Dan Williams, at Pedro's feet, gave a deep hacking cough.

Pedro squatted down next to him. "You are alive," he told him.

Danny opened his eyes, amazed to be both outside of the craft and alive. "Steve? Where is he?"

Pedro nodded. "He is here, but I don't know any more. I have just been pulling those out I could save." He glanced over towards those scattered about he had pulled from the plane. None of them were moving.

Just as Danny sat up and began to feel the bruises and aches, they heard a man begin screaming in pain a short distance away. Pedro and Danny both jumped up and followed the sound through the brush to where they found a man hunched over on his knees, hands pressed to his eyes.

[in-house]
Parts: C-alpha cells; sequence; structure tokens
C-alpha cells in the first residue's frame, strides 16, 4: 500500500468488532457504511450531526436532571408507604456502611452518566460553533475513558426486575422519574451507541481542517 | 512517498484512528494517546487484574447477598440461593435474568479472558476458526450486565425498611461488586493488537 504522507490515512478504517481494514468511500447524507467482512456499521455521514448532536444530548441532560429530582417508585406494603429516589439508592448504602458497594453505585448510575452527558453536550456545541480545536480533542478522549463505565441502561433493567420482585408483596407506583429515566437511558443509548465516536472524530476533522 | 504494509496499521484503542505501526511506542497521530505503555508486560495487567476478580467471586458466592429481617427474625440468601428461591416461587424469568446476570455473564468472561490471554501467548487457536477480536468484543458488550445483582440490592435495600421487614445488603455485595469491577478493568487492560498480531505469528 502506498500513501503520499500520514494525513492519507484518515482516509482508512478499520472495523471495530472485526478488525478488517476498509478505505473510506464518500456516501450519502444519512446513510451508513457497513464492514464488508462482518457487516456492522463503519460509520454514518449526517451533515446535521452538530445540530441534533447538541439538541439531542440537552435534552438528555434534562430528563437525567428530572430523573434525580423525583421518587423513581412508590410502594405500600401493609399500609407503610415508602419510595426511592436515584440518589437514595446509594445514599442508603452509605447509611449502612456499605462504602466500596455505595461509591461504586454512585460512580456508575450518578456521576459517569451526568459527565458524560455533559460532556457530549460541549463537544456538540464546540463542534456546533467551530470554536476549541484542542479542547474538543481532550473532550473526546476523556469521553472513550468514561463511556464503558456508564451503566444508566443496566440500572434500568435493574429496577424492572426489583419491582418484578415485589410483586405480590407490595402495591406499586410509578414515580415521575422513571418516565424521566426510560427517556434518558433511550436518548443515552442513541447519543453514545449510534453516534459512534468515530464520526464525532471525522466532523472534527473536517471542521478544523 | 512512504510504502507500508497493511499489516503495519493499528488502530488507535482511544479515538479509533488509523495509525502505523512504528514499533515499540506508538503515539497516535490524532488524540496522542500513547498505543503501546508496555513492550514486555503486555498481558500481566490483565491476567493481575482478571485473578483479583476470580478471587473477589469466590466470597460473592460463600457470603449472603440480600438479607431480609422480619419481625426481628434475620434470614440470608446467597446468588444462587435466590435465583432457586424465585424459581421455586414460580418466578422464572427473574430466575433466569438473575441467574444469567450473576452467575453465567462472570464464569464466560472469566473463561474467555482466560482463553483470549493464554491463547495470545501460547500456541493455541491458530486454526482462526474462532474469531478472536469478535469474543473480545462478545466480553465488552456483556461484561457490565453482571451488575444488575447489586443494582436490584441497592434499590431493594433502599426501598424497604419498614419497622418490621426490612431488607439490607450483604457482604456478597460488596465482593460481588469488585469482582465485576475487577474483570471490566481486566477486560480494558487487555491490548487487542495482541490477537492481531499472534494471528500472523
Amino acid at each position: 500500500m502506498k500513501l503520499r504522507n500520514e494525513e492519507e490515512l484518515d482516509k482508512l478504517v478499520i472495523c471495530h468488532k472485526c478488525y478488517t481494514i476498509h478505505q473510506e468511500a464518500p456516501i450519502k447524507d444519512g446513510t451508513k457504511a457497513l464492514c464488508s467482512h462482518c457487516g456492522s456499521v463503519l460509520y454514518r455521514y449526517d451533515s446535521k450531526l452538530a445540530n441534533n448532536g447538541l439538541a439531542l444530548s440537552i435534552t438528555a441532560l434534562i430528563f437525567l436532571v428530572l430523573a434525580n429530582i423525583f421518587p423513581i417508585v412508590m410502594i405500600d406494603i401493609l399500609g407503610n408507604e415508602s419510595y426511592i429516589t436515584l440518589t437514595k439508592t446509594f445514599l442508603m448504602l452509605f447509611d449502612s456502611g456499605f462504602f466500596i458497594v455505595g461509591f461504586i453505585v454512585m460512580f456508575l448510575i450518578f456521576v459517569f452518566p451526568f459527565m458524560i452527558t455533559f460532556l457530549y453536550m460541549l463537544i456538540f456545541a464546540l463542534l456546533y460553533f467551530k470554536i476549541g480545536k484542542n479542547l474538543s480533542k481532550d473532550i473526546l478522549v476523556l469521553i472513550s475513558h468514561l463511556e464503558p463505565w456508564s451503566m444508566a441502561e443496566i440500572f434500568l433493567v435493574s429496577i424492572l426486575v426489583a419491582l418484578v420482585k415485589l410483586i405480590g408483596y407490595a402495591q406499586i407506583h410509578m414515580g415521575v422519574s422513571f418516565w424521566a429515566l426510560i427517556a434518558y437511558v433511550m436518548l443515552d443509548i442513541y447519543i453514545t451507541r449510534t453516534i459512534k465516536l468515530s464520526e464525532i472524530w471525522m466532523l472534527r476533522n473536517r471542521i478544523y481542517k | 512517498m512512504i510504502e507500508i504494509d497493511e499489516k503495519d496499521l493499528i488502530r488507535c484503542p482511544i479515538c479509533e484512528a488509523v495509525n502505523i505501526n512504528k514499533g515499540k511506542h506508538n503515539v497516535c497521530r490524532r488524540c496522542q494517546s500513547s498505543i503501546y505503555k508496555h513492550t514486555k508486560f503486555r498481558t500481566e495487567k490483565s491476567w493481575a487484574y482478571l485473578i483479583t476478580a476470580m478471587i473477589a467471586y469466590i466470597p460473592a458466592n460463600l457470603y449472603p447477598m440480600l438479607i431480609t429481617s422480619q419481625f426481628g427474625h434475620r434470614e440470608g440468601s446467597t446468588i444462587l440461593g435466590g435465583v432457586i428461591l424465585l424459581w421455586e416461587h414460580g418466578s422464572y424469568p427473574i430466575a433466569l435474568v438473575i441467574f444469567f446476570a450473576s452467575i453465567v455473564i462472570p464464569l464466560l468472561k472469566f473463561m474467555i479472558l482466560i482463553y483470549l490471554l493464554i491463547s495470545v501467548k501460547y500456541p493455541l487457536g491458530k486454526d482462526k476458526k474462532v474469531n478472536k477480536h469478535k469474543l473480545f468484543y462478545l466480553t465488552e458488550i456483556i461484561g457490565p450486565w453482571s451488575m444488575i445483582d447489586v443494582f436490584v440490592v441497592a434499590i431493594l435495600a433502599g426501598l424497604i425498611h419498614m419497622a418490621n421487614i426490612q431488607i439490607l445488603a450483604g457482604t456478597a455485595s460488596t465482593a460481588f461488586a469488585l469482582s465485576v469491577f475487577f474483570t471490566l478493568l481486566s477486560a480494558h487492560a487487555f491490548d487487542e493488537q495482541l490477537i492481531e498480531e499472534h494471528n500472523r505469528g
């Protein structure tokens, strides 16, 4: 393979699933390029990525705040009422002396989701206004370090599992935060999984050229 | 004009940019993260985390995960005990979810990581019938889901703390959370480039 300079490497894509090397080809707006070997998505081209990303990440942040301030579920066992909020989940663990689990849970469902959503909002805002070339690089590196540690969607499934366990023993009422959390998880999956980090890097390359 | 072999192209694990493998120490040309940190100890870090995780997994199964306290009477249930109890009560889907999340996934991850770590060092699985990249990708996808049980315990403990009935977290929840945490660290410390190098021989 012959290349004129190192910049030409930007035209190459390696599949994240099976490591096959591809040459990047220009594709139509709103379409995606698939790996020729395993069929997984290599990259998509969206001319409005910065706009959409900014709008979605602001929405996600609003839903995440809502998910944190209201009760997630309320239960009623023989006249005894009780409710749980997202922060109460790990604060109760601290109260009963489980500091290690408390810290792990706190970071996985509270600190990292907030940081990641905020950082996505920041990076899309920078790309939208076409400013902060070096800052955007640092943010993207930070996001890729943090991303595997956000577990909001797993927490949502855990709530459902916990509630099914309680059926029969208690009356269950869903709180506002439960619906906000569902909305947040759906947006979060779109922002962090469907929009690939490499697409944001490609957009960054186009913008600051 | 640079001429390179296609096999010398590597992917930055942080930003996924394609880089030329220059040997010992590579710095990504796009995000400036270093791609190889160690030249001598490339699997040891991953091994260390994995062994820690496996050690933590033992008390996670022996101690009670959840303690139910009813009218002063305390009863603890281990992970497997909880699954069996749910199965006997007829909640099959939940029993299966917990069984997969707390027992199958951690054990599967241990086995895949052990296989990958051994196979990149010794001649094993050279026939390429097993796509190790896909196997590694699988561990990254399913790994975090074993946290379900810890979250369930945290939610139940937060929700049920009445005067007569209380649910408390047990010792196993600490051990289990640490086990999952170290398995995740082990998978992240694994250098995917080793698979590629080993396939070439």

"¡Mis ojos! ¡Ayúdeme! ¡Ojos queman!!" the man pleaded.

"Estamos aquí. Nosotros lo podemos ayudar," Pedro answered, taking hold of the man's arm, wondering if he really could help as he had promised.

The man was covered in oily hydraulic fluid. "He has hydraulic fluid in his eyes," Danny guessed, but a quick glance around did not reveal anything they could use to rinse the man's eyes out. "We need to wash his eyes."

The man kept sobbing and moaning, hands to his face.

"Our only hope is that his tears will wash much of it away," Pedro whispered in distress.

"We need to do something," Danny replied in frustration.

Pedro's gaze met his. Isn't that way I have felt for the last several minutes? Isn't there something more we can do?